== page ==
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United States v. Freeman

United States Court of Appeals for the Ninth Circuit
498 F.3d 893 (9th Cir. 2007)


Kevin Freeman (defendant) was charged with conspiracy to possess cocaine with the intent to distribute. At trial, the prosecution called Bob Shin, a police detective, as an expert witness. The district court permitted Shin to testify as an expert witness about the meaning of certain coded drug-related language used in Freeman’s phone conversations. Shin also testified as a lay witness about the meaning of certain statements made on the calls that did not use drug jargon, but that the jurors could reasonably understand on their own. For example, Shin testified that when someone on a call used the phrase “get all the particulars,” the person meant to get all the details. The district court did not instruct the jury on Shin’s dual roles as both an expert witness and a lay witness. Freeman did not request this jury instruction either. Freeman was convicted, and he appealed.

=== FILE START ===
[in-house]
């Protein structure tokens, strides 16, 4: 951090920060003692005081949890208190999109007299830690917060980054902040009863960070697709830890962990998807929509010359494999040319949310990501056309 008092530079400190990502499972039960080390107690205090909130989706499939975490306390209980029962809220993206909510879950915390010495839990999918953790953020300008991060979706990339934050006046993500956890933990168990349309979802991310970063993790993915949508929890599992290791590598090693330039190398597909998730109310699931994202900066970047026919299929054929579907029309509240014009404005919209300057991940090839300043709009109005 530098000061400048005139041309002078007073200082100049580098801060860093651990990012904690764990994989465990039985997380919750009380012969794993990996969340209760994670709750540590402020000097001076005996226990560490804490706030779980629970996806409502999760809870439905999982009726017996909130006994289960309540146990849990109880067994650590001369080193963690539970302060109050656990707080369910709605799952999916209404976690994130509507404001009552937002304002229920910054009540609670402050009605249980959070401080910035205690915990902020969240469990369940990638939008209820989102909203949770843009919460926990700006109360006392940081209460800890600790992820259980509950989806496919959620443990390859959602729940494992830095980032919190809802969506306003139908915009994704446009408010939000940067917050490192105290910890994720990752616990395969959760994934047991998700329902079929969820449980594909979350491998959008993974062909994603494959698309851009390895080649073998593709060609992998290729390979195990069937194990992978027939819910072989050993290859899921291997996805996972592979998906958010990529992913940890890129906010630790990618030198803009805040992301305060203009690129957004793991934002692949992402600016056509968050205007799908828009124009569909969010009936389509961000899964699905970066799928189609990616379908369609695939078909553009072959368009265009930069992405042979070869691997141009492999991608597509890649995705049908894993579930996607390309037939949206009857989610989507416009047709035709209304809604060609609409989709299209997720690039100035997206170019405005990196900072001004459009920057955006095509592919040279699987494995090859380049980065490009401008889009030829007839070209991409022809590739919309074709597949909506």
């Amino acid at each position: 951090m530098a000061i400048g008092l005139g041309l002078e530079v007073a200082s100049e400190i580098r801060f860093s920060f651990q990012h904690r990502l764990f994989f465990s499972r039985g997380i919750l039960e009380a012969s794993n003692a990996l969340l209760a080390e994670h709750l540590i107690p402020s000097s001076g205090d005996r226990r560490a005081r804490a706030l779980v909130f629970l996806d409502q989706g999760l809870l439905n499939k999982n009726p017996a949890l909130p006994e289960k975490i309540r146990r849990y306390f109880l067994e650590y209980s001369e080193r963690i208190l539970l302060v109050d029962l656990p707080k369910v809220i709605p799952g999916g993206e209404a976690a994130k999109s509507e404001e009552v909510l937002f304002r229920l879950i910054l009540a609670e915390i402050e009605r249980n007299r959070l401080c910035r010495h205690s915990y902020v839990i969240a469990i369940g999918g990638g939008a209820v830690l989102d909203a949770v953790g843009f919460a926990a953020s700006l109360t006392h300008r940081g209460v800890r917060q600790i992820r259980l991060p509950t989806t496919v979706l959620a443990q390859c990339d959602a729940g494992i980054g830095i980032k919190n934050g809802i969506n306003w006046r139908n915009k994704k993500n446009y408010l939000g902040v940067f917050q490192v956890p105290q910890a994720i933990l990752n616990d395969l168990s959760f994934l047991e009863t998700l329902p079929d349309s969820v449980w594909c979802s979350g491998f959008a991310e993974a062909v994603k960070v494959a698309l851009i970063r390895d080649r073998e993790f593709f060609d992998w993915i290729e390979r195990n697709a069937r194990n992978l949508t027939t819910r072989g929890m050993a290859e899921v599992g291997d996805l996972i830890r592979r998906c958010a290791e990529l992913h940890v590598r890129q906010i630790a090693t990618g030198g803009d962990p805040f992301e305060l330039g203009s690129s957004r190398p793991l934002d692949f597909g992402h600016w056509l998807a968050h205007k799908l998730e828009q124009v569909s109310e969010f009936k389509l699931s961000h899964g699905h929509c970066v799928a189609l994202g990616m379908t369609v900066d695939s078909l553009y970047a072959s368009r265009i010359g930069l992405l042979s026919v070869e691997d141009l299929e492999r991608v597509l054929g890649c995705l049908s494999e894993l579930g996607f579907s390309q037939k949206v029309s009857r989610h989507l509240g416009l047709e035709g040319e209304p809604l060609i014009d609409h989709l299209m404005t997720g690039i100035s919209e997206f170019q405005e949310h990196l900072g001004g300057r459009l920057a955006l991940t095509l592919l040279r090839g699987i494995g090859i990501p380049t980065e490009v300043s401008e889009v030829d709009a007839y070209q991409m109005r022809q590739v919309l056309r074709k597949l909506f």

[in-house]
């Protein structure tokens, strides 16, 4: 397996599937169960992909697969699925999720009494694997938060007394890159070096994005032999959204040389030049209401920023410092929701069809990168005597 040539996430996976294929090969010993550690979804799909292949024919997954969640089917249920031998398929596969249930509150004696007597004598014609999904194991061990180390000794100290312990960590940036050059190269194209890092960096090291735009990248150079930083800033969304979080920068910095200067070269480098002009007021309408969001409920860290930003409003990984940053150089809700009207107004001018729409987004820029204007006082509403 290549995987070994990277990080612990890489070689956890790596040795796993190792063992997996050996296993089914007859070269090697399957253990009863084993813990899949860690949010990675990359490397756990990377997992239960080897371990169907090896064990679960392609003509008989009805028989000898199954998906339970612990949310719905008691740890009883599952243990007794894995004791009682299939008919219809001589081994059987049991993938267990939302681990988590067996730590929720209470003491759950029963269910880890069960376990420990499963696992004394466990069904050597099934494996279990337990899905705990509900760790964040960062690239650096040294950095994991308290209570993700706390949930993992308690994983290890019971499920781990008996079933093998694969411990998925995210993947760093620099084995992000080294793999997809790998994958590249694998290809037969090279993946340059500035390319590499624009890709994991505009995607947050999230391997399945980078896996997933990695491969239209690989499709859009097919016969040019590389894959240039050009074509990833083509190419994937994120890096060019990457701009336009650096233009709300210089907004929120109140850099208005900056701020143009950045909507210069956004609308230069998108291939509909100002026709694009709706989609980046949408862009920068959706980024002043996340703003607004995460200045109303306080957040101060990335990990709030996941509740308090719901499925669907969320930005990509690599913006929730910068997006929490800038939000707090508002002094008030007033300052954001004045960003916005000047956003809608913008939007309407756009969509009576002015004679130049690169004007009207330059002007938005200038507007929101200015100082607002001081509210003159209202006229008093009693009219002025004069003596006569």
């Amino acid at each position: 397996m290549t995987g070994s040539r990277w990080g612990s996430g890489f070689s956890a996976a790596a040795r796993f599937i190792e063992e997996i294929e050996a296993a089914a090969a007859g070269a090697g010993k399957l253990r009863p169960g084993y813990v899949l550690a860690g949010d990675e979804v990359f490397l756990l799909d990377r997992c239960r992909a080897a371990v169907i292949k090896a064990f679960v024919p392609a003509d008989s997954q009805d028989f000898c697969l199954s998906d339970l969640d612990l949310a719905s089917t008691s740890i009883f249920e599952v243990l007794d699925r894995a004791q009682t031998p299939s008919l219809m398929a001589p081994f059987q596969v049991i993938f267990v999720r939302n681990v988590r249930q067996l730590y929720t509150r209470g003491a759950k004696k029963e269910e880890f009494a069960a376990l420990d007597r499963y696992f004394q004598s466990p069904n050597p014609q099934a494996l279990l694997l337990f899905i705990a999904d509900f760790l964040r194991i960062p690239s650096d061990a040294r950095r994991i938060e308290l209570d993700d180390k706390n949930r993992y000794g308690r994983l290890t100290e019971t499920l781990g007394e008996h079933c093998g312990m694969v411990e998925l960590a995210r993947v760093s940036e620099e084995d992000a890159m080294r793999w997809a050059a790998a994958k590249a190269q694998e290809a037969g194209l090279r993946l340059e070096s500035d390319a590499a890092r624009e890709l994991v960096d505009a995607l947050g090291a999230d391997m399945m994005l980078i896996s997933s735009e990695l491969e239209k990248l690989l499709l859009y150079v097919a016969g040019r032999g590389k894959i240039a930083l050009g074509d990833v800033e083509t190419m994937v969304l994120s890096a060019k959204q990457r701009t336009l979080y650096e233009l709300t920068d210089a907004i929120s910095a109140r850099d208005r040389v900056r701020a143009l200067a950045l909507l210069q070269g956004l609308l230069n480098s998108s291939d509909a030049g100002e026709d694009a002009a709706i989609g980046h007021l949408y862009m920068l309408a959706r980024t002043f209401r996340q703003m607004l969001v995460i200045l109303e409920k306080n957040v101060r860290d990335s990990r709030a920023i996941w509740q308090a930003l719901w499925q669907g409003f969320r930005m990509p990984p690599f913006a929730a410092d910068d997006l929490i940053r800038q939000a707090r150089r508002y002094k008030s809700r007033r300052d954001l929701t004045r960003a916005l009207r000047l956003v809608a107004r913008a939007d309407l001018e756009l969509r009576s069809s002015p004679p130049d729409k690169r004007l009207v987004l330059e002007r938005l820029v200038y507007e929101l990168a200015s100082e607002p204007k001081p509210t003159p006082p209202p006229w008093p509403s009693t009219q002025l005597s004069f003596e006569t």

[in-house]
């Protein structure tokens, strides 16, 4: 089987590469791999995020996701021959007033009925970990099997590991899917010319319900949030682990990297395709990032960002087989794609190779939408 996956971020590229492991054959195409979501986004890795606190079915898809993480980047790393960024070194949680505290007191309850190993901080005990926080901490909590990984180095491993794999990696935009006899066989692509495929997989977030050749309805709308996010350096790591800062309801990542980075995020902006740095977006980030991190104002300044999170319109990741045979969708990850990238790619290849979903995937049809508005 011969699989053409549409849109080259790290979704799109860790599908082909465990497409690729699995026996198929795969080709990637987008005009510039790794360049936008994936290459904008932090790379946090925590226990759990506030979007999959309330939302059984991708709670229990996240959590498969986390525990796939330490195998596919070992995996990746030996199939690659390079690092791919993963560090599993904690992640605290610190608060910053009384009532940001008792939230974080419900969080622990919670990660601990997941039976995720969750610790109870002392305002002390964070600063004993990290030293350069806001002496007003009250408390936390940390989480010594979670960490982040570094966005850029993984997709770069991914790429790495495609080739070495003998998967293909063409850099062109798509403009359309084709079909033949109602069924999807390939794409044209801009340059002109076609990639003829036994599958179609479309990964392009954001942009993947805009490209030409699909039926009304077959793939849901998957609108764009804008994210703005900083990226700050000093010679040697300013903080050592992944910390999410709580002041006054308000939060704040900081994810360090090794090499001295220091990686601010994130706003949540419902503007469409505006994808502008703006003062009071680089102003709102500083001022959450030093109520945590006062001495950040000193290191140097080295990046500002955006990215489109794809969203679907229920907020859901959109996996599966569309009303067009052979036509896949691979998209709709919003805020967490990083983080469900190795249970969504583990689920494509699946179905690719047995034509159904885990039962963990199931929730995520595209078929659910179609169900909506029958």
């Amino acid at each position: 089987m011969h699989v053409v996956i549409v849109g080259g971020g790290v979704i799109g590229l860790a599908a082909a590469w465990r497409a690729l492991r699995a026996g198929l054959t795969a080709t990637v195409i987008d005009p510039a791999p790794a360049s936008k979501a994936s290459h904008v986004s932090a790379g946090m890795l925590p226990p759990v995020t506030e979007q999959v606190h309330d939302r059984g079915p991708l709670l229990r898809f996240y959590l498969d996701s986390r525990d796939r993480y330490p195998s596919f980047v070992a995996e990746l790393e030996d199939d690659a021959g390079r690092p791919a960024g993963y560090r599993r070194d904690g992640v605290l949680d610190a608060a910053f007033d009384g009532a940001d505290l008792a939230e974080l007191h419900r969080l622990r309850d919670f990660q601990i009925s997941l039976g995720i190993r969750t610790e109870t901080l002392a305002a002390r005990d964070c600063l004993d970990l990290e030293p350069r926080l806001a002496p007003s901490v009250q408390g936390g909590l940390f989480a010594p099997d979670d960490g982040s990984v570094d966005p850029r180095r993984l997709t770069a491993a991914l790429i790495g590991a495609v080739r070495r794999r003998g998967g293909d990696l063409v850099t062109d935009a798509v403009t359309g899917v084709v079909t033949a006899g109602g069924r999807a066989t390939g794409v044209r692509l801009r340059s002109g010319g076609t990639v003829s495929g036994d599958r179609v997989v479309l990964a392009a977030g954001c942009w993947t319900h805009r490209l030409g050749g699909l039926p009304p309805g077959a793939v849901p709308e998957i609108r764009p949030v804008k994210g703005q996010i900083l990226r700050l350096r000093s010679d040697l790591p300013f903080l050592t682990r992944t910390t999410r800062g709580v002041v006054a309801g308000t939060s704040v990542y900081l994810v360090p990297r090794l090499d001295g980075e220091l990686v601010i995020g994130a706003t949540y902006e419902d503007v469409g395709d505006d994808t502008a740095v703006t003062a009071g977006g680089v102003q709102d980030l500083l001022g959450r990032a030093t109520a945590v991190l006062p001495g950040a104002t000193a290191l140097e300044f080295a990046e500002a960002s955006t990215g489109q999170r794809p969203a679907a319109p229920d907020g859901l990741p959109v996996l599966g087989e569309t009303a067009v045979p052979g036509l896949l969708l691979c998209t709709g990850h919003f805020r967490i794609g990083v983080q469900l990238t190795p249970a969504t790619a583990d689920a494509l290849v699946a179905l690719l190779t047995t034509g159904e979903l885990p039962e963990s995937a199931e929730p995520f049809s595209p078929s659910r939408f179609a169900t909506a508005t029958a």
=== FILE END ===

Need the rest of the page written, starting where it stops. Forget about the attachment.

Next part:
Rule of Law


Holding and Reasoning (Gibson, J.)

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